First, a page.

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The most prominent cluster of NA-neurons is the locus ceruleus (LC). The axons running in the discrete medial forebrain bundle (MFB), give rise the millions of NA-ergic nerve terminals throughout the cortex, hippocampus and cerebellum. The nerve terminals in this very diffuse system do not form distinct synaptic contacts, but appear to release transmitter by some distance from the target cell. Other NA-ergic neurons lie close to LC in the pons and medulla.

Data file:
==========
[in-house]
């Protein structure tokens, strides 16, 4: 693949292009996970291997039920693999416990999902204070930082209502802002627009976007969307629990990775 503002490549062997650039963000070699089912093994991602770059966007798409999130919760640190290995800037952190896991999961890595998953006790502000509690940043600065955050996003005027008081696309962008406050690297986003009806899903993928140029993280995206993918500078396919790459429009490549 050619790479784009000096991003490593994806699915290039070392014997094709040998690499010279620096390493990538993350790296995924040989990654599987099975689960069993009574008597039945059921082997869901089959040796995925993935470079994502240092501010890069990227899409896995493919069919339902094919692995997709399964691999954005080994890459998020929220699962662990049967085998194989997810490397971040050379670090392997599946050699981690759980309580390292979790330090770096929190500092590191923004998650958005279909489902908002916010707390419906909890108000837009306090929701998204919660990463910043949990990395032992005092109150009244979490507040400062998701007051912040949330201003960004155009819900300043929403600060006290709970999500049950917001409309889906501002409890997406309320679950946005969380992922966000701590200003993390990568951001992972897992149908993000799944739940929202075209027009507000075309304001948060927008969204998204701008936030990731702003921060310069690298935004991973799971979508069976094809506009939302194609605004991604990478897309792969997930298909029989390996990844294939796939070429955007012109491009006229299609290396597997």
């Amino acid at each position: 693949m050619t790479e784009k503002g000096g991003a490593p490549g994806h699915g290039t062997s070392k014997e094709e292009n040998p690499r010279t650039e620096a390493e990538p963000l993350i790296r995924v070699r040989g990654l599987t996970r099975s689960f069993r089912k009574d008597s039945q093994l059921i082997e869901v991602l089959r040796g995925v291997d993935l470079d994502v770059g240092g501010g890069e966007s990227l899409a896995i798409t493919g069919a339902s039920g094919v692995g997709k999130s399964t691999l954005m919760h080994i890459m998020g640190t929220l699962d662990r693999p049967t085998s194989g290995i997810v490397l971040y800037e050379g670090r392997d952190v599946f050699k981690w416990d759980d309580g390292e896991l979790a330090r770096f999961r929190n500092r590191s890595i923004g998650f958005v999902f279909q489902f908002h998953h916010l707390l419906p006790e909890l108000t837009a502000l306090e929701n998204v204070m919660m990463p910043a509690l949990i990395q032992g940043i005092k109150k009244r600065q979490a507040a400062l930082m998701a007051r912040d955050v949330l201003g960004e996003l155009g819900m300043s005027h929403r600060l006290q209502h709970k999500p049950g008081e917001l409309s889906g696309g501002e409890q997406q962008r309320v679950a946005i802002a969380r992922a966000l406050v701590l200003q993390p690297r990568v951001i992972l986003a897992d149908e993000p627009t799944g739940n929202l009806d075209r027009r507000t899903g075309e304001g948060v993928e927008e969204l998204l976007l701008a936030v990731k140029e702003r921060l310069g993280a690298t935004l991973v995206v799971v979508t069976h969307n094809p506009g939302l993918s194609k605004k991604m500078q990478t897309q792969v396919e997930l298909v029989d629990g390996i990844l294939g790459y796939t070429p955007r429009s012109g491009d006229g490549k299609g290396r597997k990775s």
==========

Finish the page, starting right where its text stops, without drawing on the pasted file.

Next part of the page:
Axons from these cells innervate the hypothalamus, hippocampus and other parts of the forebrain, and also project to the cerebellum and spinal cord.

There are also a small number of adrenergic neurons, whose cell bodies lie more ventrally in the brainstem. Their fibers run mainly to the pons and medulla and hypothalamus, and release adrenaline rather than NA.(Fig.1).